Where exactly is the kitchen, you ask? Why, it's behind that grey dividing wall. And while the room's cabinetry and other surfaces were very nice, this home's new owner found the kitchen to be "small and closed-off." It was perhaps the most closed-off kitchen in the history of our renovation posts.
Now the kitchen flows into the rest of the home, and while that means any mess generated during cooking is no longer hidden, the room is much more accessible and family-friendly. That last aspect was crucial to architect Tina Ladd on Sweeten, who was designing this home for herself, her husband, and her very-soon-to-be-born child. I love how the blue cabinetry almost acts as an accent wall, both drawing the eye and setting the kitchen apart from the rest of the space.
The lighting here is dim, but it looks like the pre-renovation was quite nice. The cabinets are ample and attractive, the backsplash tile looks lovely, and that stove is majorly envy-inducing.
The stove was kept—a wise move, considering Wolf ranges are about $7,000—but moved, as was the Sub-Zero fridge. They are both in very user-friendly spots and can't really be seen from the rest of the open-plan space, which is a clever arrangement; the wall of cabinetry is much more cohesive with the rest of the home than a wall of stainless appliances would have been. And while this renovation added a ton of counterspace thanks to its new L-shape, the island further increases the workspace and adds seating as well. (As a serious baker, I will say that as luxurious as it is to have lots of counterspace around the perimeter of a kitchen, there's nothing like a big chunk of workspace for tackling ambitious projects.) Another island bonus:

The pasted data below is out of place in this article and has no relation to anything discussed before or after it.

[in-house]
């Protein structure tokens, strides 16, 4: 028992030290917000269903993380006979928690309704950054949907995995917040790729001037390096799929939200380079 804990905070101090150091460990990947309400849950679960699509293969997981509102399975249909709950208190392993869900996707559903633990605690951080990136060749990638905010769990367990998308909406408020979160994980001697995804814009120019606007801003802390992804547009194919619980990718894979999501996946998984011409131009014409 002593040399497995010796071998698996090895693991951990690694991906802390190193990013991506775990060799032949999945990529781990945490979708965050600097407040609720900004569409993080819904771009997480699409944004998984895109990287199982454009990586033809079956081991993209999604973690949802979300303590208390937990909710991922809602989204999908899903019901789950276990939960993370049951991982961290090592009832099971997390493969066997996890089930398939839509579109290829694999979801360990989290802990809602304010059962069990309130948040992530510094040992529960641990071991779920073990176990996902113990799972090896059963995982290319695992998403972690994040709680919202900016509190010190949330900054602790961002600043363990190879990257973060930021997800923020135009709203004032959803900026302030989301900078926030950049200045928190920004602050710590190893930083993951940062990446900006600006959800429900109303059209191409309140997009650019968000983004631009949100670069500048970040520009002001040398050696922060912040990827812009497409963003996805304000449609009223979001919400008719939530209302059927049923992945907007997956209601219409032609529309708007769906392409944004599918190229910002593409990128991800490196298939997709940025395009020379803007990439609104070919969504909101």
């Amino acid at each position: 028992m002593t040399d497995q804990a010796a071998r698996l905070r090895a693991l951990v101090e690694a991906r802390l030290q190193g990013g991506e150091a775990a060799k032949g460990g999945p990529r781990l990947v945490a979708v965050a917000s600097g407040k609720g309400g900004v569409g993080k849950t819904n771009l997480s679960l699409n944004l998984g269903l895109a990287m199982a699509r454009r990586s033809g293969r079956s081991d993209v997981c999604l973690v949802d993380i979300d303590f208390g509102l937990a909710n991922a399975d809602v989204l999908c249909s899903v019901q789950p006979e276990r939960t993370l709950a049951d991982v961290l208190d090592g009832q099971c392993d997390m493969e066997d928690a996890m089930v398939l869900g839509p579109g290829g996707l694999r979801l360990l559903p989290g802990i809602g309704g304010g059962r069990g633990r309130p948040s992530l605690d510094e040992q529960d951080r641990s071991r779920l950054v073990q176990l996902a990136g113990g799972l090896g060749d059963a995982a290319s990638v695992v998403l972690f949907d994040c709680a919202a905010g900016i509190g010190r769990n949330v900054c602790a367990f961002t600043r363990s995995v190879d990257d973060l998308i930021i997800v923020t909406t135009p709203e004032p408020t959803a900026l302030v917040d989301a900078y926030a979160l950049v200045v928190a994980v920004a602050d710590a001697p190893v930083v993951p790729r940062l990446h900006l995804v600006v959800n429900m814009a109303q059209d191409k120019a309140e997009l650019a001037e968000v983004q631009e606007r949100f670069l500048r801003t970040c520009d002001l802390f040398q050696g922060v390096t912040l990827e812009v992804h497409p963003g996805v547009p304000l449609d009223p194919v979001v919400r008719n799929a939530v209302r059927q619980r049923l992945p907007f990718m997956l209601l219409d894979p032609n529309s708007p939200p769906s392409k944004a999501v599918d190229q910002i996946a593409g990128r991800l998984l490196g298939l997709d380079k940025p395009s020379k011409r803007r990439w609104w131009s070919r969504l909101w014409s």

The kitchen design didn't really allow for an alternate microwave location, so we concealed it behind pocket doors in the island.
The white backsplash has all the classic, minimal appeal of subway tiles, though their narrow proportions set them aside from the more ubiquitous dimensions. These work particularly well with the skinny floorboards, which have a beautiful grey cast. I also appreciate how well the handles coordinate with the stainless steel appliances. And perhaps it's just me, but this new kitchen seems at least twice as large as the old one—a major interior design accomplishment.
And if you're wondering whether or not this fancy renovation includes a dishwasher, it does indeed. It's built into the cabinetry, which will never not impress me. I also appreciate that this photo includes the fuse box—a necessary part of every home but one that's rarely seen. The white paint allows it to blend into the wall, giving the impression of a charmingly old-timey built-in.
Thank you, Tina Ladd and Sweeten!